Trying to work out what you can do with limited time and funds in Edinburgh? Well I crammed my visit into just 7 (yes, really!) hours. It is definitely doable, and what’s great about this is that if you’re anywhere near the West Coast Mainline you can have a nice little daytrip to Edinburgh!
Life is currently hectic. I am up to my eyeballs in GCSEs, A Levels and everything in between and around it! Way back in April (Friday 7th, to be precise) I stole myself away from the dull and dreary of Greater Manchester life and hopped on a train to Edinburgh!
The first Friday in my school* Easter Holidays I headed up on an early morning train to the capital city of Scotland: Edinburgh! I went to Edinburgh last around the turn of the Millennium, and I certainly haven’t been since my primary school days ended. Despite this, I have a lot of strong memories of being there (many of which pertain to me getting Harry Potter and the Prisoner of Azkaban from a shop with my birthday money, we also saw the Military Tattoo).
I hurtled through fields full of sheep and all sorts of exciting things that populate Cumbria and the North. I finally arrived at my destination shortly after 11am.
The first thing I did (and I’m unashamed to admit this!) when I arrived in Edinburgh was to come out of the train station at the wrong exit, be met with a bunch of roadworks and walk away from the noise. For this, I encountered some giraffe sculptures and a statue of Sherlock Holmes in commemoration of Sir Arthur Conan Doyle. I also went all the way to the top floor of John Lewis to have a wee.
Following this… I righted myself and headed up towards Edinburgh castle.
Walking up the Royal Mile is possibly the most touristy and least authentically Scottish thing I have ever done. I hear more Scottish accents in Greater Manchester. Granted there was tartan and woollen mill shops and a few guys playing bagpipes but it felt less Scottish than I expected Scotland to feel. If that makes any sense?
When I arrived at Edinburgh Castle I did what I’d recommend anyone else travelling on a budget and a time limit do: I did not pay the £17 to go in the castle. I enjoyed the views, took some photos and planned my route down to the bottom. I’m not saying don’t go to the castle, I’m just saying that is £17 and 2 hours of your time something you can afford? I plan to return when I can share that with someone, but as a solo traveller on limited time and funds it wouldn’t be wise.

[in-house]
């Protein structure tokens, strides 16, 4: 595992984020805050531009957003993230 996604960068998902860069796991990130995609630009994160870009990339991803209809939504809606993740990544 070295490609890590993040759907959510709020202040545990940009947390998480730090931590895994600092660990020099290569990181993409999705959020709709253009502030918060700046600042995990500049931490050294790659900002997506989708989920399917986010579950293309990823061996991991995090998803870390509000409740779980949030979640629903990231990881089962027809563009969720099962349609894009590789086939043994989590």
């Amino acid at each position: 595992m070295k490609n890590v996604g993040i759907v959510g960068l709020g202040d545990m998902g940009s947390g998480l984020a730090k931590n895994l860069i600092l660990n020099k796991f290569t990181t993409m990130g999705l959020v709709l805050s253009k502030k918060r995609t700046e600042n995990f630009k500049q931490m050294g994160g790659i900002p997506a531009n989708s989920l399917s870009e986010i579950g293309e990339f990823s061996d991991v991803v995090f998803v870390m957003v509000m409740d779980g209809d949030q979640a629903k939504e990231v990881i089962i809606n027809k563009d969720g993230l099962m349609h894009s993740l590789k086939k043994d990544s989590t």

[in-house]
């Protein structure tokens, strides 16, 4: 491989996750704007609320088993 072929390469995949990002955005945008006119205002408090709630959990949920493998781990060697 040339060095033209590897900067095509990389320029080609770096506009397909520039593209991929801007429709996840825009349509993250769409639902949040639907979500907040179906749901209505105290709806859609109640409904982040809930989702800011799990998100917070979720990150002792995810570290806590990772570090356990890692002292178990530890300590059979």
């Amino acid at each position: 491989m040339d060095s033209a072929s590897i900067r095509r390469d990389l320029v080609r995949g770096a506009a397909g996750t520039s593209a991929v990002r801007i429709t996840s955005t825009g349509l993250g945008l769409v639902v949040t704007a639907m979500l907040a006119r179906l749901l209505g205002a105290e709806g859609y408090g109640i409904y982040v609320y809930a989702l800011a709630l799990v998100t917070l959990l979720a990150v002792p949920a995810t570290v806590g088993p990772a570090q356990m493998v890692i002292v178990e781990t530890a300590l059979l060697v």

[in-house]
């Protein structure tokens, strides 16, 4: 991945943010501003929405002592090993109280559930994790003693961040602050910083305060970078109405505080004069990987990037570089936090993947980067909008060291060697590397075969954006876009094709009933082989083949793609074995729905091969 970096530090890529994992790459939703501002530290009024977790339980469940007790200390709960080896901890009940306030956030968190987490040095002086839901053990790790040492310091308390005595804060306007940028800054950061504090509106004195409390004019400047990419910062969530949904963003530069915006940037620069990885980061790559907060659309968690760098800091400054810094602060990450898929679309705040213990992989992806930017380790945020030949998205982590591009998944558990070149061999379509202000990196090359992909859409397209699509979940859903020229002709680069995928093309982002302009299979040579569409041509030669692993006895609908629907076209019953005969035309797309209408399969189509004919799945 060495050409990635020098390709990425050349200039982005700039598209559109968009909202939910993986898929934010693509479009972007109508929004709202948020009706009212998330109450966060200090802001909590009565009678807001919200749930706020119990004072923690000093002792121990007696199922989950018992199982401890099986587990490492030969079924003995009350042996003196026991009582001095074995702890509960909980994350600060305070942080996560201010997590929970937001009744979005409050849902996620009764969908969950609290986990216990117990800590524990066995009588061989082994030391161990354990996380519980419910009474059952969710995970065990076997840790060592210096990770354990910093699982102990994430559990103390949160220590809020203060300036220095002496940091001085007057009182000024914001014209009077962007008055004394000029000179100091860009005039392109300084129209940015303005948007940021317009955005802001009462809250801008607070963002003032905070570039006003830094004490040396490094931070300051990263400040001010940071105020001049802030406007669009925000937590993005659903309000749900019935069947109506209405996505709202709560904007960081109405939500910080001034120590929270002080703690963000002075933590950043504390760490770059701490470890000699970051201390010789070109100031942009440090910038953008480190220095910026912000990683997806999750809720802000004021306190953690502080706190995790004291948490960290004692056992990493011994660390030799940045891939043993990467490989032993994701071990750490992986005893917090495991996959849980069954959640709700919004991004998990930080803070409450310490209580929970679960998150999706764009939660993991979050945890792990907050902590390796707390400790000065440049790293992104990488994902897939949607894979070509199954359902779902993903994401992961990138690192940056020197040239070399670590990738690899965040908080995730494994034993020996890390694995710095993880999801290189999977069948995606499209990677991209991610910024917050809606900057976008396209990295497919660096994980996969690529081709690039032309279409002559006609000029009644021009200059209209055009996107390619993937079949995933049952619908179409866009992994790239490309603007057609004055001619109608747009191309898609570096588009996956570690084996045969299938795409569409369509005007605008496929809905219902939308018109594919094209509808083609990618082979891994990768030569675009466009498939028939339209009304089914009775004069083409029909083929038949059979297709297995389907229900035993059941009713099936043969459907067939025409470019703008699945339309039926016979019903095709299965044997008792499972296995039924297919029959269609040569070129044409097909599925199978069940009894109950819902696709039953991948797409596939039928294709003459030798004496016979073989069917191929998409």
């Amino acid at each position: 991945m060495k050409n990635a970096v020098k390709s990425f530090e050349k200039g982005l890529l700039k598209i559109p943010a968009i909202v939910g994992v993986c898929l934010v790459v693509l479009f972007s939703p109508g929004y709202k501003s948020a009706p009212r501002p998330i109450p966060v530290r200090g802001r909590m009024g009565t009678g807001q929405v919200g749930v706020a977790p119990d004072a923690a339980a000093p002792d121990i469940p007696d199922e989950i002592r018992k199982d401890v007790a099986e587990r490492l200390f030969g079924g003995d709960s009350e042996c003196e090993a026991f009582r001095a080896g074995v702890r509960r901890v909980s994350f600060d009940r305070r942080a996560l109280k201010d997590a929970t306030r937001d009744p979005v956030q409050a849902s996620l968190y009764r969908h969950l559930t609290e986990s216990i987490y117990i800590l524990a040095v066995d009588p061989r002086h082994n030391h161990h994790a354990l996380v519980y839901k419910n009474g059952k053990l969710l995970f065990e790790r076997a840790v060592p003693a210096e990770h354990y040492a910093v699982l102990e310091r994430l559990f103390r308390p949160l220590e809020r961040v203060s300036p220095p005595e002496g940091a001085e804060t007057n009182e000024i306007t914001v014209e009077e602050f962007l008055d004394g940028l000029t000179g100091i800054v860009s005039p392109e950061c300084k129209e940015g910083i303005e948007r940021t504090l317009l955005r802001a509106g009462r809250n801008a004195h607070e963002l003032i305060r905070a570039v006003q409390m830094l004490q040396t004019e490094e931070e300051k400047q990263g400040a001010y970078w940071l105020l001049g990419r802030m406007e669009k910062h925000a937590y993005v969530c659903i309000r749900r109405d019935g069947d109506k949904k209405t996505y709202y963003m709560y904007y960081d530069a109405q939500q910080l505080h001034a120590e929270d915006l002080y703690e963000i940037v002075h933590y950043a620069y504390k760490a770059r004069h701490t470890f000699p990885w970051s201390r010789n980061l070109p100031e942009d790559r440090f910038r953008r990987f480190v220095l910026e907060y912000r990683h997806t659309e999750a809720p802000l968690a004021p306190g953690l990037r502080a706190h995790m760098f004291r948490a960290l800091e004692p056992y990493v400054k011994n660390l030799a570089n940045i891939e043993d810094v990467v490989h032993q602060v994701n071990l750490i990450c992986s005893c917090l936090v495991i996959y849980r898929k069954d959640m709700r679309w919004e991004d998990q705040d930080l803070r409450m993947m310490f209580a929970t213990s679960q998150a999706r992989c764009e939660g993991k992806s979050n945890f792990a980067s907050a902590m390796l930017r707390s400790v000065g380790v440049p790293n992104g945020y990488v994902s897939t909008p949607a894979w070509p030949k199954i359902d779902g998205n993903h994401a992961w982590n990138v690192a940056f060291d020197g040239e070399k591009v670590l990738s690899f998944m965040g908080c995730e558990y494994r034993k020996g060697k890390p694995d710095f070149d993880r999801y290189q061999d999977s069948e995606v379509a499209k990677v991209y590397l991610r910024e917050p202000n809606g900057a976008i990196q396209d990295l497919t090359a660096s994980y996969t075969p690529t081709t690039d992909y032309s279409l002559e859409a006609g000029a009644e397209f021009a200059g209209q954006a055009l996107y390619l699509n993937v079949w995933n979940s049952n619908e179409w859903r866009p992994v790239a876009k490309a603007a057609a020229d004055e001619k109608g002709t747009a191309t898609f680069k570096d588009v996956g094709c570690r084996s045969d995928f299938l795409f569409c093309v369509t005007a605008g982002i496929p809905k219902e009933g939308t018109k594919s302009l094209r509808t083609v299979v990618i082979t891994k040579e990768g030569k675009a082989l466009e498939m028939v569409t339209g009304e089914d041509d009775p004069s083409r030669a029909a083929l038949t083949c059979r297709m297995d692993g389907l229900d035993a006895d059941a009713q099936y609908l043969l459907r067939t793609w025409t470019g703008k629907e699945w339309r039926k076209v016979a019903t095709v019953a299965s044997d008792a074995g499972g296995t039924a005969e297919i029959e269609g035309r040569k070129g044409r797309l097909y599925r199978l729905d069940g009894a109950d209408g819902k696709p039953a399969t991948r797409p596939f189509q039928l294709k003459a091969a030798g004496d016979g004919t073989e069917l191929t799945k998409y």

There was only one place that I had planned to visit when I went up to Edinburgh, and (I am a literature graduate after all!) that was The Writers Museum. The Museum itself is down one of those little intriguing alleyways that jut off from the side of the Royal Mile. I’m quite a big Robert Louis Stevenson fan, and through my tutoring, I get the absolute pleasure of teaching The Strange Case of Dr Jekyll and Mr Hyde so I thoroughly enjoyed my time in this museum. The museum itself is quite small, which I really enjoyed and with it being quite quiet on the day that I visited I could move through at my own (rather slow pace).
When I left The Writers Museum, I headed in search of a bookshop that I remember from years ago. It was still there, but smaller and less impressive than I remember, so we’ll skim over that and… yeah. But this particular street was actually what inspired JK Rowling’s Diagon Alley and so I just enjoyed being there. It’s really clear to see why looking at the shop fronts!
Following this, I headed for lunch at The Potato Shop. Being vegan, you get used to not having many food options so when you can literally have 90% of the menu it can get a bit overwhelming. I eventually just had the woman behind the counter decide for me, and she made a good decision!
After lunch, I headed to the Children’s Museum. I’m really interested in how people’s, and in particular children’s, have changed as time has progressed and this is a museum that didn’t disappoint. There were toys and games from over a century ago on display and some interactivity on offer (including a Duplo board on the wall that I played with!), as well as a look at how education and clothing have changed for children too. The gift shop doesn’t disappoint to say it’s so small but I was quite conservative and opted for some pencils and a rubber (eraser) in the shape of a book.
Following this, I just went in and out of the different museums down the Royal Mile before settling in Starbucks for a much-earnt rest, vanilla almond milk latte and plan ahead my remaining hour or so.
When I’d supped my brew I headed down to the bottom of the Royal Mile where the Scottish Parliament buildings and Holyrood Palace are. I’d have liked to see inside the Parliament building but unfortunately, my pit stop proved to have zapped be of available time and the building was due to close when I arrived. I don’t mind too much because it means I have to go back to Edinburgh still!
With most things of interest to me now closed, I set off for a wander around the general Edinburgh area, taking in all of the views on offer, before finally getting onto the train back down to Wigan.
I have to say, that was the worst train journey I ever endured! Anyone who knows me will know that if I’m booking a seat on the train I will endeavour to have a table/ plug socket to ensure that I have enough phone power for safety reasons on the other side. This is something I did get, however, I had to sit on the most crowded table ever (literally), everyone seemed to be eating meat and dairy and I wanted to vom, the guy next to me literally fell asleep and his girlfriend spent the whole time complaining that her phone had low battery and looking at me as though I was going to give over the plug socket. It really ruined my plans to chill and watch Big Hero 6 on the way back!
*I use the school I do my Beanstalk volunteering at as the “fixed holidays” because my tutoring students’ holidays are all over the place!